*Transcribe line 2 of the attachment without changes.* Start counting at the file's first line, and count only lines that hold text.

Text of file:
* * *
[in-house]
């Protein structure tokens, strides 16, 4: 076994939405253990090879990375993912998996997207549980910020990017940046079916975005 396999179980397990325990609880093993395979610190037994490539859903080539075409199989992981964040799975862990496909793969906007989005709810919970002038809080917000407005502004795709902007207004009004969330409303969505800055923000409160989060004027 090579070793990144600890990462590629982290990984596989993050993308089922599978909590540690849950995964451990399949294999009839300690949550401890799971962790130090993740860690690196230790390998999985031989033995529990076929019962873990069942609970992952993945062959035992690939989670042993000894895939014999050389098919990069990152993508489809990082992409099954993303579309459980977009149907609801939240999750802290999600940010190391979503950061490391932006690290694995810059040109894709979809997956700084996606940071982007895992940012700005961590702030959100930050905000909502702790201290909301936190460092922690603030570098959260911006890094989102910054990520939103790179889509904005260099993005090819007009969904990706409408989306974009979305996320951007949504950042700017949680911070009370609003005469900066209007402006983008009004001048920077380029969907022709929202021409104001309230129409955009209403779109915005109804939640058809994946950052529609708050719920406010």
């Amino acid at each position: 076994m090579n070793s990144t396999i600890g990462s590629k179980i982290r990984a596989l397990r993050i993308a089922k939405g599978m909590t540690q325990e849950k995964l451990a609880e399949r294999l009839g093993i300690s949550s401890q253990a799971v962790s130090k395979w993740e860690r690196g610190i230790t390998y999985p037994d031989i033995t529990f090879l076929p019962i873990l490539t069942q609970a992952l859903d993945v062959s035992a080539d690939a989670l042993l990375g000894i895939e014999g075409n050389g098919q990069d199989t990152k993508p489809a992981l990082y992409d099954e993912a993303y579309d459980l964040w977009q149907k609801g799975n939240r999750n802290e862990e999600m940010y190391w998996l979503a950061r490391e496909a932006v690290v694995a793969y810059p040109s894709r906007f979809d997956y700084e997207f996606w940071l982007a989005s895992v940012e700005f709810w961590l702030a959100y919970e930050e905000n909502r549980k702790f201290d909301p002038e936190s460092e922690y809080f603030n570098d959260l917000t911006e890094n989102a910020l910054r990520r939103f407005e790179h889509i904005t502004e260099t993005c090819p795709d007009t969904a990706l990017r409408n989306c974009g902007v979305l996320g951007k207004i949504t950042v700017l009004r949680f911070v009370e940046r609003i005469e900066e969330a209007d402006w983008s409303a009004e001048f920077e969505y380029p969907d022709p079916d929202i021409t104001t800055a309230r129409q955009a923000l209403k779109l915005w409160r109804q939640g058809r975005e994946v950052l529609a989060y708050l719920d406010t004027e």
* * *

């Protein structure tokens, strides 16, 4: 076994939405253990090879990375993912998996997207549980910020990017940046079916975005 396999179980397990325990609880093993395979610190037994490539859903080539075409199989992981964040799975862990496909793969906007989005709810919970002038809080917000407005502004795709902007207004009004969330409303969505800055923000409160989060004027 090579070793990144600890990462590629982290990984596989993050993308089922599978909590540690849950995964451990399949294999009839300690949550401890799971962790130090993740860690690196230790390998999985031989033995529990076929019962873990069942609970992952993945062959035992690939989670042993000894895939014999050389098919990069990152993508489809990082992409099954993303579309459980977009149907609801939240999750802290999600940010190391979503950061490391932006690290694995810059040109894709979809997956700084996606940071982007895992940012700005961590702030959100930050905000909502702790201290909301936190460092922690603030570098959260911006890094989102910054990520939103790179889509904005260099993005090819007009969904990706409408989306974009979305996320951007949504950042700017949680911070009370609003005469900066209007402006983008009004001048920077380029969907022709929202021409104001309230129409955009209403779109915005109804939640058809994946950052529609708050719920406010």